KPMG: Measuring True Value of railways

Since 2014, Dutch Railway operator ‘NS’ has calculated the positive and negative impacts of its operations on society in monetary terms and has published the results in their annual report.

NS started working with KPMG on True Value to get a better understanding of their societal impact, and to publicly contribute to in the development of impact assessments.

Over the past years, the scope and use of the True Value assessments of NS have developed to applications of True Value in decision making and in-depth analysis on their most significant topics, such as travel time, mobility, safety and the environment. 

Natural Capital Protocol used
  • No, but aligns with the Protocol’s framework
Impact drivers assessed
  • Disturbances e.g. decibels and duration of noise/light
  • GHG emissions e.g. volume of CO2, CH4, N2O, SF6, HFCs and PFCs etc.
  • Impact on biodiversity e.g. impact on species, ecosystems, habitats or genetic diversity
  • Non-GHG air pollutants e.g. PM2.5, PM10, VOCs, NO, NO2, SO2, CO, etc.
  • Solid waste e.g. volume of waste by classification, materials constituents or disposal method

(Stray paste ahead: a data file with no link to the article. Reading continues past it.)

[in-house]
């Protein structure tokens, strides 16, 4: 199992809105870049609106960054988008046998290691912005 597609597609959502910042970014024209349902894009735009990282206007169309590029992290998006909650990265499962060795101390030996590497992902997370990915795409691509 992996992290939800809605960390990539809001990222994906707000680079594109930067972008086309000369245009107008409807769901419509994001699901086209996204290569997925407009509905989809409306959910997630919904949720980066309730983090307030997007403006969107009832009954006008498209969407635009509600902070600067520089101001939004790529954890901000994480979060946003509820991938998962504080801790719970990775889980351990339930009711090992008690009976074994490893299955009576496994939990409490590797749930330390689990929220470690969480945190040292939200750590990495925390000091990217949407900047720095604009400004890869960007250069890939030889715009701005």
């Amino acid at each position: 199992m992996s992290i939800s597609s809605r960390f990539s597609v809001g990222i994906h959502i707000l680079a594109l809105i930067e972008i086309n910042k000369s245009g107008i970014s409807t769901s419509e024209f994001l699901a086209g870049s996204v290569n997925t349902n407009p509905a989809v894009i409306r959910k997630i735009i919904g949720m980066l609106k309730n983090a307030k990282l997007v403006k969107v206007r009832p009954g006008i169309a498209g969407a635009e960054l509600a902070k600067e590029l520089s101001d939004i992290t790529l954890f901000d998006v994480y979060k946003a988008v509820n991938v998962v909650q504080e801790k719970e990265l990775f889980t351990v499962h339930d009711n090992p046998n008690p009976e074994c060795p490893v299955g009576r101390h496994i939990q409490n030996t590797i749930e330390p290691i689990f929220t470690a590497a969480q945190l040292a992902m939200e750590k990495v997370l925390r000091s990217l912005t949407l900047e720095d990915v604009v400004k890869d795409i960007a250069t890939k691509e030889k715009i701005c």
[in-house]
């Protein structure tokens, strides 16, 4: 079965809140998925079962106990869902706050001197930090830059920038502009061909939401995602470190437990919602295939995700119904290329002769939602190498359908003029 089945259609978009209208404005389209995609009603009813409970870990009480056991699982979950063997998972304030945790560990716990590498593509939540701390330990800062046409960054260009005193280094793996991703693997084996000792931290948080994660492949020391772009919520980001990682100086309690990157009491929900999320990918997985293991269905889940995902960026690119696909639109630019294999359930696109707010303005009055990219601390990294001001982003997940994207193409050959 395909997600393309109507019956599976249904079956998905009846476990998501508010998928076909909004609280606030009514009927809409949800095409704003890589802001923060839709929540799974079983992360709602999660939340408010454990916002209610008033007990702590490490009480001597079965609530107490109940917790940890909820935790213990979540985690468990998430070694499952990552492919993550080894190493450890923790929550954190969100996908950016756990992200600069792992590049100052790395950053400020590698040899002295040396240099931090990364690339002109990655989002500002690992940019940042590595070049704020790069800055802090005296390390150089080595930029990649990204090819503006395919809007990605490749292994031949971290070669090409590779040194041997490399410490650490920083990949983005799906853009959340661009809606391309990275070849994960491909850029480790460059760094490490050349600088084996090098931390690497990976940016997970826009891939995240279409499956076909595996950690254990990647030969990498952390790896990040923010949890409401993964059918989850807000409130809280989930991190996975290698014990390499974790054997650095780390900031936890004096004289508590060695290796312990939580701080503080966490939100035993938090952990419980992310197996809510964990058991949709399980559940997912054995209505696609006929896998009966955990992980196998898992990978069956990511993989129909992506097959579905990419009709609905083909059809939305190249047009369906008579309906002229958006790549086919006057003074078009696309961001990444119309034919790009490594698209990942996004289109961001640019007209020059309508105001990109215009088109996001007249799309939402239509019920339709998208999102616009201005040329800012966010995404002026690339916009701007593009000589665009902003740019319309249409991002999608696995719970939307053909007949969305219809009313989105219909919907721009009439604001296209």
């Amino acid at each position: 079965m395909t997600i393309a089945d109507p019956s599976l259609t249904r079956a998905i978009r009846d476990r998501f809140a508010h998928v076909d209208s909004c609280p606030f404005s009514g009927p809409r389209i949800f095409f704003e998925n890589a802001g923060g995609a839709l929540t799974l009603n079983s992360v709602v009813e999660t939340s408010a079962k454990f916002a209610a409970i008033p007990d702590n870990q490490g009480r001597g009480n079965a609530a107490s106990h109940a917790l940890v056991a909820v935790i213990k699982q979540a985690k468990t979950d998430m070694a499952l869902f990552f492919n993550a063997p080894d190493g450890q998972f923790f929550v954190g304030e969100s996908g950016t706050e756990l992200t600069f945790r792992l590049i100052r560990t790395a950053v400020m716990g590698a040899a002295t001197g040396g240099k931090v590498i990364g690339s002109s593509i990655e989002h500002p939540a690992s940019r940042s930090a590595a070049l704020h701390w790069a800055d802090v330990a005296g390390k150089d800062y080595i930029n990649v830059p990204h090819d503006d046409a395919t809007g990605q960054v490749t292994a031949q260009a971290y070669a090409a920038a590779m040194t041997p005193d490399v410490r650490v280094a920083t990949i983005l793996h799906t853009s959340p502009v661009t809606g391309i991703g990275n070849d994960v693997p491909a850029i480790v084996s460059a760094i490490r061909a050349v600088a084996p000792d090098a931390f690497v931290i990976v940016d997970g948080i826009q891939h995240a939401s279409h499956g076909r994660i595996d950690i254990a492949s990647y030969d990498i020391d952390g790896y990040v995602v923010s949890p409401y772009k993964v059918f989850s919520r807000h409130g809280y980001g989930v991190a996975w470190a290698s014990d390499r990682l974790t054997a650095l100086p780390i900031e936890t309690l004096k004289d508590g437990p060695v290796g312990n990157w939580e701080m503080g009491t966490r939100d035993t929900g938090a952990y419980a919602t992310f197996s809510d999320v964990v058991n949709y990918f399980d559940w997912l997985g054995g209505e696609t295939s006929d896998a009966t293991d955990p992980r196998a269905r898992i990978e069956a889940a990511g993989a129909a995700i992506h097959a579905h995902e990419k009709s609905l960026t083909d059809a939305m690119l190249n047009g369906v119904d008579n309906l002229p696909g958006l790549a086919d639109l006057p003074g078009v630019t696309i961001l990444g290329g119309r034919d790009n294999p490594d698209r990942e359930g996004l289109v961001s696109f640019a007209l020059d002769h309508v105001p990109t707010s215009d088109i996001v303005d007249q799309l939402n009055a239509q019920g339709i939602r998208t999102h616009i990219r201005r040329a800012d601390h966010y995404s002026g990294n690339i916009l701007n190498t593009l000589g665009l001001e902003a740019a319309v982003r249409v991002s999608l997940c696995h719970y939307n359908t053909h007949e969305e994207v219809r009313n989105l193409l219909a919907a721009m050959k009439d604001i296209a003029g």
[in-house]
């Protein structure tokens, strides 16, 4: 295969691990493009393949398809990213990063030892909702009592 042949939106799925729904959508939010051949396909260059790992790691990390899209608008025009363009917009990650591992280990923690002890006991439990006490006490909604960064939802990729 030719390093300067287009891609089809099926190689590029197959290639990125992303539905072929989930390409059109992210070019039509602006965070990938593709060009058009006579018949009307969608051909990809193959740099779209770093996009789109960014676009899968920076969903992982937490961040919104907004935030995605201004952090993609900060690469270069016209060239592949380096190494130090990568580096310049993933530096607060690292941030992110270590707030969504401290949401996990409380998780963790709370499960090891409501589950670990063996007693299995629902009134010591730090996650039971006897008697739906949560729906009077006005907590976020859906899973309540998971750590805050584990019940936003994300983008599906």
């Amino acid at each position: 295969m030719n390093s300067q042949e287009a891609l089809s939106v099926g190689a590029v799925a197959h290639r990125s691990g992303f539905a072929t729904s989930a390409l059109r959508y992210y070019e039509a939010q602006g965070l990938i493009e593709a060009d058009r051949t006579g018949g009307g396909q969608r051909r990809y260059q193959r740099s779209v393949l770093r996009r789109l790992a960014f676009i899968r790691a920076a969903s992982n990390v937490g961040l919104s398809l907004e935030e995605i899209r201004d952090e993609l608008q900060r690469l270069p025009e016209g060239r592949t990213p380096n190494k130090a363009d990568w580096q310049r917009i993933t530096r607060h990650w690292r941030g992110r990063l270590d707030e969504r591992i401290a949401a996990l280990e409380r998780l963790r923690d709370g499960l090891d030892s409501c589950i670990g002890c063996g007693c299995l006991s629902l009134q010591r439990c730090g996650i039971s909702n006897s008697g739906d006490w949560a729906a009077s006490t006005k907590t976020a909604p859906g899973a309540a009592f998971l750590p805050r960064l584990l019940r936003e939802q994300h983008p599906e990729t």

• Water use e.g. volume of ground- or surface water consumed
Organizational Focus
  • Corporate
  • Project
Valuation Type
  • Monetary
  • Value to business
  • Value to society
Geographical Scope
Value Chain Boundary
  • Direct operations
  • Upstream
  • Downstream
  • Services

Key findings

The analysis of its natural capital has convinced NS to switch to 100% wind energy to power its trains, to reduce the societal impact of the electricity used.

This reduced NS’ environmental impact significantly (42%) by  €55 million.

However, the most material topics for NS are travel time and mobility.

Therefore, NS has also focused on reducing the negative impact caused by delays, transfers and the time spent to get to and from the railway station.

For example, NS invested in better bike storage facilities and refurbished bikes to make the door-to-door journey faster and easier.

The company also uses social and natural capital assessments for operational decisions, such as a social impact analysis for three alternatives of future rail transport in, to and from the province Zealand.